What is Algernon trying to say in The Importance of Being Earnest when he says, "Lane's views on marriage seem somewhat lax. Really, if the lower orders don't set us a good example, what on earth is the use of them? They seem as a class to have absolutely no sense of moral responsibility"?

In The Importance of Being Earnest, Algernon blames the lower classes for his and his upper-class peers' lack of morality. People, then, usually believed that the upper class should set the good example for the lower classes, and Algernon's statement ironically makes exactly the opposite claim. He sees no "use" for the lower class if they cannot provide a model of moral responsibility, forgetting all the work they do. It's an absurd claim that shows how entitled he is.

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The typical belief during this era was that upper-class morals and propriety would trickle down to the middle and lower class, there the upper class could and should set the example for their social inferiors to follow. As such, when Algernon claims in these lines that the "lower orders" ought to set the good example for the upper class, he is making a claim that is precisely the opposite of the common wisdom of the age. The lower class has not had the benefit of education or upbringing like the upper class has, so they would not be expected to adopt a higher moral tone than their social superiors. This is an example of both situational and dramatic irony: Victorians would not expect a member of the upper class to look to a member of the lower class for tips on social propriety or moral responsibility; exactly the reverse would be true.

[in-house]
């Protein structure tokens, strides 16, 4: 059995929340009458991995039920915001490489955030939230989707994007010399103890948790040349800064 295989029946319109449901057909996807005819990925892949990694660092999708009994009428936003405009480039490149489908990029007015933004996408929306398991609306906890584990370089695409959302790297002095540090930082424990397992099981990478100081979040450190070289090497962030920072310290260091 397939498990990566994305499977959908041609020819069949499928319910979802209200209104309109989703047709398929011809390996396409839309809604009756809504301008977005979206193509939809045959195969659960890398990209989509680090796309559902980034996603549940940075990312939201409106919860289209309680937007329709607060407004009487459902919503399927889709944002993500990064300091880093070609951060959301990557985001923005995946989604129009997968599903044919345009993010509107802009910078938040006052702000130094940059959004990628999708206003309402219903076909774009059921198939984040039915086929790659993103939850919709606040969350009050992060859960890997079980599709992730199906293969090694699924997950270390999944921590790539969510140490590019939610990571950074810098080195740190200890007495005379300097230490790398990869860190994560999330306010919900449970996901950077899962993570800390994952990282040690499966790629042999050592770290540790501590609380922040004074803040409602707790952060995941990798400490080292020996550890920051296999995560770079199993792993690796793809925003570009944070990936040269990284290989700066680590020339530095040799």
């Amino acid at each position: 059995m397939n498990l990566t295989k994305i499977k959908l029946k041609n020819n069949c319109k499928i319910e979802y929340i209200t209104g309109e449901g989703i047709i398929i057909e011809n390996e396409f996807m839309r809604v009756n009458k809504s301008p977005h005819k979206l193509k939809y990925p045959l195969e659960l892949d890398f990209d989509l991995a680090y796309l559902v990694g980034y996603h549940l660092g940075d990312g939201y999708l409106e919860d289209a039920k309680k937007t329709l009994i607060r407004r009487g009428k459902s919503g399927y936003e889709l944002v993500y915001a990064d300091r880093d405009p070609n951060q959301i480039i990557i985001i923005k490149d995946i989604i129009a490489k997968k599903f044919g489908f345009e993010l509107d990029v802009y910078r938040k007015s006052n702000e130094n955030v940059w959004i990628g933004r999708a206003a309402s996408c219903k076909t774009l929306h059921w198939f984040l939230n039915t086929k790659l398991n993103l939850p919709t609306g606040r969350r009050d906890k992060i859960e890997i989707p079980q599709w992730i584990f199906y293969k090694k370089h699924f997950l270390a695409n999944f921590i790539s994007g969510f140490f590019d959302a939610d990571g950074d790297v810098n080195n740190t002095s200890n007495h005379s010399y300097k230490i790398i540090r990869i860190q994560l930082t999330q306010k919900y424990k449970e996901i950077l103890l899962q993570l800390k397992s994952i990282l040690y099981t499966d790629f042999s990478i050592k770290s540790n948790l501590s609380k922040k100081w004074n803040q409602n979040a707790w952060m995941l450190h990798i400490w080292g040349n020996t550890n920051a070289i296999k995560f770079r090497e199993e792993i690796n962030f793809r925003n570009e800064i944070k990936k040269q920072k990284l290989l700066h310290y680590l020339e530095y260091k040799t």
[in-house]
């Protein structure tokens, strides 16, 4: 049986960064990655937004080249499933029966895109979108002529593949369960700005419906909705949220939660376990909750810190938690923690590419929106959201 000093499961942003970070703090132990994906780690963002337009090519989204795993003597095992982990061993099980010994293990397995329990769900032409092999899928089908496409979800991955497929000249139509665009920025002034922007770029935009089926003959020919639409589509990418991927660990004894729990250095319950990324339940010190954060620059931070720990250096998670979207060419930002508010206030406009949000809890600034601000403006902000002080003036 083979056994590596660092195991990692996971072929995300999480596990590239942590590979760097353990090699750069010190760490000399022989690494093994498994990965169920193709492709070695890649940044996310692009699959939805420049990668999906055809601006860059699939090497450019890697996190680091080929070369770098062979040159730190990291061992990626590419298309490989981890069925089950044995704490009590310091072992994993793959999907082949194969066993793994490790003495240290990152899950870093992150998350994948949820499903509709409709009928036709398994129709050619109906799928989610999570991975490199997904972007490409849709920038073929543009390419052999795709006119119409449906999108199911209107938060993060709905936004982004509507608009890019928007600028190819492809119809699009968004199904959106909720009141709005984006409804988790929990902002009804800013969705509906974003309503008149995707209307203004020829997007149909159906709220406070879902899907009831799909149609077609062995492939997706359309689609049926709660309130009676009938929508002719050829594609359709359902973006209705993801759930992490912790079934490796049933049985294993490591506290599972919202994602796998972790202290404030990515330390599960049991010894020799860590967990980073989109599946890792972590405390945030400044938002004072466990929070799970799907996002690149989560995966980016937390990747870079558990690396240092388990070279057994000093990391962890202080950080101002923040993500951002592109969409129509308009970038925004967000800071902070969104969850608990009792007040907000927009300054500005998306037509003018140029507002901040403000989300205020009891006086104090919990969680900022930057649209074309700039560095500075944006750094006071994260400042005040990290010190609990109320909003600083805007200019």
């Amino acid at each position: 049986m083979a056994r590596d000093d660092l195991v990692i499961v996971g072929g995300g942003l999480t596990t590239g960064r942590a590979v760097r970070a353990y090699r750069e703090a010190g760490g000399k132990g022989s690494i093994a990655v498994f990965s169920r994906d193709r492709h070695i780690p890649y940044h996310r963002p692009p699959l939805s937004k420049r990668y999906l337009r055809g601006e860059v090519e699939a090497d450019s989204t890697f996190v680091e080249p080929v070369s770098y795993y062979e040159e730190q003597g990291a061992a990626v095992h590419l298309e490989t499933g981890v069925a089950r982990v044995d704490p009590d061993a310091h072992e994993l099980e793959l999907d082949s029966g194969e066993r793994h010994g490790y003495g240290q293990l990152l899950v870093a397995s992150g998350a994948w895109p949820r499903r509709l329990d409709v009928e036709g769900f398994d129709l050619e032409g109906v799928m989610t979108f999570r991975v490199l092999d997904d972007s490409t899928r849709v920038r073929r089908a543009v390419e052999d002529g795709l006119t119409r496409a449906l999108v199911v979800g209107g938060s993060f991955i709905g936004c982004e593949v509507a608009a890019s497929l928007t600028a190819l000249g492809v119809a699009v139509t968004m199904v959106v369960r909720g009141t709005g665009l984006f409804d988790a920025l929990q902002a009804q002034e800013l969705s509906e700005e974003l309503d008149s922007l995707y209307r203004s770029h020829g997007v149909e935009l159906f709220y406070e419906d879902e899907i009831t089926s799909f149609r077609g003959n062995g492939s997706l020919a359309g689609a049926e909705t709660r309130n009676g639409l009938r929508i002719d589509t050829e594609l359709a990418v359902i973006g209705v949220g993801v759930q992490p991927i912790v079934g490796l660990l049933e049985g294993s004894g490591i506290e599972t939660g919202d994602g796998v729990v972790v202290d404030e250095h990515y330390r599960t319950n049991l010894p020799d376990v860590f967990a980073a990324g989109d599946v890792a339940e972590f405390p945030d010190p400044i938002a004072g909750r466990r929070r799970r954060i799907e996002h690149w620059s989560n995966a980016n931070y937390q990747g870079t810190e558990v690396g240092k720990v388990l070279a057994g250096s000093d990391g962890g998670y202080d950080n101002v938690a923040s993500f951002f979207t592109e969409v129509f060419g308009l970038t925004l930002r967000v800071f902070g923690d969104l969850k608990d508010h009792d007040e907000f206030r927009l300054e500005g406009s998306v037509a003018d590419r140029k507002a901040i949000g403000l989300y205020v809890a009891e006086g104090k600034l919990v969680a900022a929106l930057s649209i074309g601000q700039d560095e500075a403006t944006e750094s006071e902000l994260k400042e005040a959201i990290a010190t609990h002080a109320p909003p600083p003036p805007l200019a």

Further, although Wilde and the audience are certainly aware of this, Algernon seems to live in a blissful upper-class ignorance, blaming the lower...

(The entire section contains 4 answers and 912 words.)

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